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Bank stocks tumble more than 4% amid fears Britain’s lenders could be hit with extra taxes

Bank stocks tumble more than 4% amid fears Britain’s lenders could be hit with extra taxes

  • The UK’s biggest banks face a higher corporation tax bill, and a windfall tax on the interest they gain from deposits stored at the Bank of England 
  • NatWest and Lloyds shares fell by 2.4 per cent and 4.7 per cent respectively
  • HSBC and Barclays slid by 1.8 per cent and 2.2 per cent respectively 

Banking stocks slipped yesterday amid fears Britain’s lenders could be hit with extra taxes. 

The UK’s biggest banks face a higher corporation tax bill, and a windfall tax on the interest they gain from deposits stored at the Bank of England. 

The prospect of new levies comes as Chancellor Jeremy Hunt tries to claw back £40bn through tax hikes and spending cuts to fill the black hole in the public purse. 

Banking stocks slipped yesterday amid fears Britain’s lenders could be hit with extra taxes

His plans prompted mixed reactions. While some economists believe the extra charges on banks would be relatively painless, when compared to drastic Government spending cuts or tax hikes on households, other analysts said it could make them reluctant to lend and even damage the UK’s competitiveness. 

Gary Greenwood, a banking analyst at Shore Capital, said higher banking levies would be ‘dangerous as it could push up the cost of capital, which could affect the ability and willingness of banks to lend’. 

It could also be harder for banks to pull in extra cash from investors if needed when the economic downturn causes loans to sour. Currently banks pay corporation tax at 27 per cent – the standard 19pc rate plus a 8 per cent surcharge introduced following the 2008 financial crisis.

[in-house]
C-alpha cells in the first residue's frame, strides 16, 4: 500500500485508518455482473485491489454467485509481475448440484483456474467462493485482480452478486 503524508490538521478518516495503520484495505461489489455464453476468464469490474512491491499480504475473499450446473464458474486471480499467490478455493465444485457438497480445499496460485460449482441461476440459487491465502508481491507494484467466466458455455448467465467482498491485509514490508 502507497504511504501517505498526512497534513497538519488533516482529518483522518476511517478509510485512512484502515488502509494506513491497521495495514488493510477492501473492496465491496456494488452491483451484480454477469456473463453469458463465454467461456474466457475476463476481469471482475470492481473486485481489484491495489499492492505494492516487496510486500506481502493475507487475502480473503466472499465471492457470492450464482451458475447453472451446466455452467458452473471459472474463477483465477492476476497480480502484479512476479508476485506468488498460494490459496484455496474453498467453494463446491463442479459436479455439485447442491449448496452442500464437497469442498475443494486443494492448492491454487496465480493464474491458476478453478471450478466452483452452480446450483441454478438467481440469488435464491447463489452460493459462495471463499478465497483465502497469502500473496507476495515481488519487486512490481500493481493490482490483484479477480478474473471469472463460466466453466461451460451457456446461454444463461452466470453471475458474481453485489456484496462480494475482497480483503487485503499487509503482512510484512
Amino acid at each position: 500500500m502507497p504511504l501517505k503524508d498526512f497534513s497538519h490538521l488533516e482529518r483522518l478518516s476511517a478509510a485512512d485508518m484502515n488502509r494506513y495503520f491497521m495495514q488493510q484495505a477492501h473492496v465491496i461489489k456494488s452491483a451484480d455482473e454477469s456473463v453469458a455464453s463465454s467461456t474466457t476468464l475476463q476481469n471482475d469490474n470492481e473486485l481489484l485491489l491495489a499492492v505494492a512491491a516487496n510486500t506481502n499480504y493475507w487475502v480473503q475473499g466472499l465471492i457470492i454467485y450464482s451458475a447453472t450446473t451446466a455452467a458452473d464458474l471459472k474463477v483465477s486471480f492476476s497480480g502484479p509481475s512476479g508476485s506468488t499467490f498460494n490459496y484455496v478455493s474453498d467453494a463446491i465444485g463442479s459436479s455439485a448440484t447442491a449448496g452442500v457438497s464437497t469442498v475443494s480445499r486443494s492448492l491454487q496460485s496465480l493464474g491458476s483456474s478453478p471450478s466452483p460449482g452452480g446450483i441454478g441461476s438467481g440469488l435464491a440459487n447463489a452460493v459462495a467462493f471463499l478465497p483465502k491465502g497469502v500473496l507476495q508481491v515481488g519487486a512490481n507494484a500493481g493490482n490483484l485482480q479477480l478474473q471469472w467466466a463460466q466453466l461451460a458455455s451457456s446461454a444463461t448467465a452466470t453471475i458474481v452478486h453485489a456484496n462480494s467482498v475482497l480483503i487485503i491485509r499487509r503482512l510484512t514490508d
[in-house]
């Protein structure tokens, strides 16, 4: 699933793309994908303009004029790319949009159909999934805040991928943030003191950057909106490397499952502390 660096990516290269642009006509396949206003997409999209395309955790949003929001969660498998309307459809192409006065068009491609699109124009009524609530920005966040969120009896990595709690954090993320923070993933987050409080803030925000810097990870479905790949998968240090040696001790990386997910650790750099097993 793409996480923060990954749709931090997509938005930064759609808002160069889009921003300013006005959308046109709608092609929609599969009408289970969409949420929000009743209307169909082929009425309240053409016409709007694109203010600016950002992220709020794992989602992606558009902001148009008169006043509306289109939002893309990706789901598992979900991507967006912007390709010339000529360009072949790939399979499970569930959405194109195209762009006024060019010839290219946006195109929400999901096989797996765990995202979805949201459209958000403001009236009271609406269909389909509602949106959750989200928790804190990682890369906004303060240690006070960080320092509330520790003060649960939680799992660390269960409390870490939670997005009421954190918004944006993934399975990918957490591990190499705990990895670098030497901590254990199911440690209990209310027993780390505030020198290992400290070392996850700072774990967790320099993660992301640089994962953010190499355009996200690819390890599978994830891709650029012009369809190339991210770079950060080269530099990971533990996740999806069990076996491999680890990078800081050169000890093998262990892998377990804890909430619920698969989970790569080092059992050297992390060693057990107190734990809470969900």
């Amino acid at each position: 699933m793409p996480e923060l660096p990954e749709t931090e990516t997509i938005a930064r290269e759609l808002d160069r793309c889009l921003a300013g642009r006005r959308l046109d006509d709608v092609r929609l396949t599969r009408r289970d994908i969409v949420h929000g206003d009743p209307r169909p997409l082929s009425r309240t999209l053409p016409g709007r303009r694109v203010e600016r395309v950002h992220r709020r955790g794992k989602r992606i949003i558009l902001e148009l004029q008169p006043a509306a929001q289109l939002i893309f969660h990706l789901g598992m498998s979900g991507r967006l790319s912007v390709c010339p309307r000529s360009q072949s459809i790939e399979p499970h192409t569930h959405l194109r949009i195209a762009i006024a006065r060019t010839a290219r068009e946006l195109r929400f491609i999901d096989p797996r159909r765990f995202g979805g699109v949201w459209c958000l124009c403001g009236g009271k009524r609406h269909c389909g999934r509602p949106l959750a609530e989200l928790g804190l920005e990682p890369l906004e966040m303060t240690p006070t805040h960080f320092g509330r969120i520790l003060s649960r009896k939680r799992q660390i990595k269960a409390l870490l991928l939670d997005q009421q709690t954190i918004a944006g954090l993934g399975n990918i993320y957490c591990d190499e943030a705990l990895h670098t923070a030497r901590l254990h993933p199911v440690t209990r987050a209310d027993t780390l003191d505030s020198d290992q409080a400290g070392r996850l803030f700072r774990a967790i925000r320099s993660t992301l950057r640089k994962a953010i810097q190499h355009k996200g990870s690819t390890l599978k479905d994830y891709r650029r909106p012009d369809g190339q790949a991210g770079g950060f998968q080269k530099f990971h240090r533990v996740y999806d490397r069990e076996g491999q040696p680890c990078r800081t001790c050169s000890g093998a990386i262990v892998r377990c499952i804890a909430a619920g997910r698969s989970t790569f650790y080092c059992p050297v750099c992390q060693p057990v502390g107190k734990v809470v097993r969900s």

Under Rishi Sunak, who planned to raise corporation tax to 25 per cent next year, the top-up would have dropped to 3 per cent, putting the overall rate at 28 per cent. Kwasi Kwarteng abandoned the corporation tax rise and left the extra charge at 8 per cent. 

NatWest and Lloyds shares fell by 2.4 per cent and 4.7 per cent respectively

NatWest and Lloyds shares fell by 2.4 per cent and 4.7 per cent respectively

But Hunt has reinstated the corporation tax hike and made no move to reduce the surcharge, meaning banks could be left paying a total tax bill of 33 per cent. Treasury officials said Hunt has not yet made a decision, but is expected to have an answer for banks in his ‘fiscal plan’ at the end of the month. 

The windfall tax is more complex. Lenders hold reserves at the Bank of England – and this sum has risen as a result of its money-printing programme, designed to put cash into the economy in the pandemic. Initially those reserves yielded little return but now, as the Bank has raised interest rates to fight inflation, they are being paid an estimated £10bn a year. 

The Treasury is understood to be targeting these payments. Julian Jessop, an economist who has advised Prime Minister Liz Truss, said: ‘The banks would hate it, but I would support not paying interest on some or all of central bank reserves.’ 

NatWest and Lloyds shares fell by 2.4 per cent and 4.7 per cent respectively. HSBC and Barclays slid by 1.8 per cent and 2.2 per cent respectively.

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Read more at DailyMail.co.uk